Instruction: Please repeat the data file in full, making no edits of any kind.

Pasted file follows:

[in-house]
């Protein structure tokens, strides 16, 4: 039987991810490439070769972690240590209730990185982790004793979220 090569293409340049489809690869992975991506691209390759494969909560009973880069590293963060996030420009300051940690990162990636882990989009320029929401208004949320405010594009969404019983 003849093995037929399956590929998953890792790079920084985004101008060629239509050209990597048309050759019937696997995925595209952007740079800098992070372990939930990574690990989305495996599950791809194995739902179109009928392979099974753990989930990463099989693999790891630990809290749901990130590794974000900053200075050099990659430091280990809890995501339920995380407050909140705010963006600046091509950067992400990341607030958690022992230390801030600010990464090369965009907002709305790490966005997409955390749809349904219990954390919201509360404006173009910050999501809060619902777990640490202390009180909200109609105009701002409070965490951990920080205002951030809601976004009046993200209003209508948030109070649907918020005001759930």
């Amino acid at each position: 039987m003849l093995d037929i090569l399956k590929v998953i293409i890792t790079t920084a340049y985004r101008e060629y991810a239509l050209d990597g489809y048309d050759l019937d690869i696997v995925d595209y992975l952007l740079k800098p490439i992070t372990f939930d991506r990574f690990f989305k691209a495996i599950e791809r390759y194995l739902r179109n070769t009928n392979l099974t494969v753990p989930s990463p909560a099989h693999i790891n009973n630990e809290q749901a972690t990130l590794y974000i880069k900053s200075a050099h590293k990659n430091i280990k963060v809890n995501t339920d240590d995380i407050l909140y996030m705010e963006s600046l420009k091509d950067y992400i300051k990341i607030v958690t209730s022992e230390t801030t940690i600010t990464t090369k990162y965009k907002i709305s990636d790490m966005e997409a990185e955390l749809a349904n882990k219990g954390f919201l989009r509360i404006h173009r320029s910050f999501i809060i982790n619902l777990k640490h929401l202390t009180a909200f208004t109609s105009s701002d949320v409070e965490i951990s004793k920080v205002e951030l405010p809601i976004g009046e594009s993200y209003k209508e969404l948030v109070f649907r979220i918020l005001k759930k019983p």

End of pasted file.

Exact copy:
[in-house]
């Protein structure tokens, strides 16, 4: 039987991810490439070769972690240590209730990185982790004793979220 090569293409340049489809690869992975991506691209390759494969909560009973880069590293963060996030420009300051940690990162990636882990989009320029929401208004949320405010594009969404019983 003849093995037929399956590929998953890792790079920084985004101008060629239509050209990597048309050759019937696997995925595209952007740079800098992070372990939930990574690990989305495996599950791809194995739902179109009928392979099974753990989930990463099989693999790891630990809290749901990130590794974000900053200075050099990659430091280990809890995501339920995380407050909140705010963006600046091509950067992400990341607030958690022992230390801030600010990464090369965009907002709305790490966005997409955390749809349904219990954390919201509360404006173009910050999501809060619902777990640490202390009180909200109609105009701002409070965490951990920080205002951030809601976004009046993200209003209508948030109070649907918020005001759930």
């Amino acid at each position: 039987m003849l093995d037929i090569l399956k590929v998953i293409i890792t790079t920084a340049y985004r101008e060629y991810a239509l050209d990597g489809y048309d050759l019937d690869i696997v995925d595209y992975l952007l740079k800098p490439i992070t372990f939930d991506r990574f690990f989305k691209a495996i599950e791809r390759y194995l739902r179109n070769t009928n392979l099974t494969v753990p989930s990463p909560a099989h693999i790891n009973n630990e809290q749901a972690t990130l590794y974000i880069k900053s200075a050099h590293k990659n430091i280990k963060v809890n995501t339920d240590d995380i407050l909140y996030m705010e963006s600046l420009k091509d950067y992400i300051k990341i607030v958690t209730s022992e230390t801030t940690i600010t990464t090369k990162y965009k907002i709305s990636d790490m966005e997409a990185e955390l749809a349904n882990k219990g954390f919201l989009r509360i404006h173009r320029s910050f999501i809060i982790n619902l777990k640490h929401l202390t009180a909200f208004t109609s105009s701002d949320v409070e965490i951990s004793k920080v205002e951030l405010p809601i976004g009046e594009s993200y209003k209508e969404l948030v109070f649907r979220i918020l005001k759930k019983p």